Fiction   Essays   Poetry  The Ten On Baseball Chapbooks In Memory

Michael Keshigian


Two days ago
the sun caught me stealing light
to illuminate a poem,

demanded restitution,
then reported me to Mother Nature
who posted my likeness about the land.

Soon, the ocean, forest, birds, flowers, et. al.
filed suit for substantial abuse
and complacent philandering without permission.

I pleaded guilty;
admitted taking breath from wind
for deliverance,

marshmallows from the sky to sweeten song,
and rage from the ocean
to instill a sense of urgency.

Convicted and confined to a windowless room
no writing, visitation
or glimpses of stolen sights,

I was sentenced to imagine beauty
without embezzlement
and the wholesale exploitation of words.

Harvest Moon

Flame red,
a bouncing balloon,
every year
the harvest moon rolls
upon the hills
on the bottom of the sky
till dusk departs,
then it floats upward,
a gold coin in the deep dark pocket,
treading heaven gingerly,
a bassoon melody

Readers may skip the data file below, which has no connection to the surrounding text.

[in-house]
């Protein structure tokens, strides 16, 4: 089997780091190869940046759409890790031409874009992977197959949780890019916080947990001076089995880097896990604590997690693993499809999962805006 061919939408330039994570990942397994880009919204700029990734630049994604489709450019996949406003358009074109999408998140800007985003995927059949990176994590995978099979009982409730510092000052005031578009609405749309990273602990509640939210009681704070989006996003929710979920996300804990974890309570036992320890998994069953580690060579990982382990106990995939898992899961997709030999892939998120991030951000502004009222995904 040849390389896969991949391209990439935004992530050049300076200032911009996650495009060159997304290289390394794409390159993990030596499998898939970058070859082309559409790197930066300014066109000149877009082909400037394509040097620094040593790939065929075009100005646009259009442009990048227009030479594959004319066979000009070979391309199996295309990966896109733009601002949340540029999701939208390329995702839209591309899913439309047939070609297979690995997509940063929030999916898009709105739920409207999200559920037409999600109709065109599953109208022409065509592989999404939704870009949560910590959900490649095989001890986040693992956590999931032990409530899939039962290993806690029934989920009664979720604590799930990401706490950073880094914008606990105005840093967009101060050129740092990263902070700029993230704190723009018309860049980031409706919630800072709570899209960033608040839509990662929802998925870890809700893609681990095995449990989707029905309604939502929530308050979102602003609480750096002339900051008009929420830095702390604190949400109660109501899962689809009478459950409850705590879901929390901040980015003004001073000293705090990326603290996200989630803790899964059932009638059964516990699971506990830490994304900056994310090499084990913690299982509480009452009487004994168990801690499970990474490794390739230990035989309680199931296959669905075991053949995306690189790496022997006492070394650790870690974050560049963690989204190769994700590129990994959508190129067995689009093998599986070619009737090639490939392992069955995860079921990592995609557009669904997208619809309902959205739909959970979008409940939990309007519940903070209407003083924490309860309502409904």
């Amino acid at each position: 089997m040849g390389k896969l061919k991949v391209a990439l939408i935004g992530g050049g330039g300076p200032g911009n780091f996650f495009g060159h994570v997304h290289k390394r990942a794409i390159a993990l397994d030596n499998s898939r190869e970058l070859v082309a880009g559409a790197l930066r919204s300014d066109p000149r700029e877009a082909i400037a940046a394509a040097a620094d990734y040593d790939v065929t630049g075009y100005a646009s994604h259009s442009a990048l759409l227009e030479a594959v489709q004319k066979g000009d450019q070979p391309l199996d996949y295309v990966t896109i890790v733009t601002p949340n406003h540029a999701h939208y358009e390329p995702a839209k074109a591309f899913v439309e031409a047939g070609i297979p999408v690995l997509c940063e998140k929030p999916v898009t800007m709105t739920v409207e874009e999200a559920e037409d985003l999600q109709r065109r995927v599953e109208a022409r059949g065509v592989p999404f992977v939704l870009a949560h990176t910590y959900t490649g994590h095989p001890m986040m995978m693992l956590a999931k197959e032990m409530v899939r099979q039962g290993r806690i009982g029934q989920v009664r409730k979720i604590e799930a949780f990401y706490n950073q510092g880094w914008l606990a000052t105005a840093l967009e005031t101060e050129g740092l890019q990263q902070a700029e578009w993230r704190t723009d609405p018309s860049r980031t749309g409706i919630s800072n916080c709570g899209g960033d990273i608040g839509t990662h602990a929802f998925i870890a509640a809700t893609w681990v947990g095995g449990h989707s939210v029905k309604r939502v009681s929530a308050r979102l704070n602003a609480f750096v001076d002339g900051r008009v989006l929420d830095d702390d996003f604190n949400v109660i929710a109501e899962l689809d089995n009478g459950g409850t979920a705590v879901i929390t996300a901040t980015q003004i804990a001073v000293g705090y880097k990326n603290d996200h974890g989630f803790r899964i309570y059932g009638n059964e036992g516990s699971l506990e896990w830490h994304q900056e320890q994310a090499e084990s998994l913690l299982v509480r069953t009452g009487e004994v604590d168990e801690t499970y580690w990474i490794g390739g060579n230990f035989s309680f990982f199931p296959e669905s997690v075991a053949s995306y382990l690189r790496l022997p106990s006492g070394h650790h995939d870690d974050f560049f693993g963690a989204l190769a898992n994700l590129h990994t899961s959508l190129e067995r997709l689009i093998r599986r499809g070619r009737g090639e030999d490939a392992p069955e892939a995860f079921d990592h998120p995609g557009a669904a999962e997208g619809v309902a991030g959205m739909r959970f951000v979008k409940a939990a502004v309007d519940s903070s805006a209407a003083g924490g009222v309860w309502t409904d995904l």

amid the starry ostinato.
The Earth replies,
a subtle hum,
oaks and elms kneel in vigil,
moonlit cows, astonished,
stare as the glow swells.
It sings
until heaven is filled
with orange splendor,
plains of wheat respond
as flaxen fields melt.

Music Appreciation

He asked them to take the music outside,
listen as they held it toward the sky,
let the wind rattle its stems,
or place the sheet against an ear
to hear a tune
through the hollow of its shell.
He told them to jog
the parameters of the staves,
walk the winding road of its clef
and imagine living there.
Perhaps they could drop
a feather upon the music's resonance,
follow its float among the timbres,
or ski the slopes of musical peaks,
gliding unencumbered into its valleys,
then thank the composer
for varying the landscape
when they left the lodge.
But the class was determined
to stalk each phrase,
analyze chords for manipulation and cunning,
and seek the hidden form.
They handcuffed music to the music stand,
even flogged the melody
with a drum mallet,
until it whistled a meaning
never intended.

©2005 by Michael Keshigian

Michael Keshigian's poems have appeared in The Fairfield Review, Sierra Nevada College Review, Sahara, California Quarterly, Bellowing Ark, and Red River Review, among others. He has had three chapbooks published, and have been nominated for two Pushcart Prizes. He is a college educator and performing musician in Boston.

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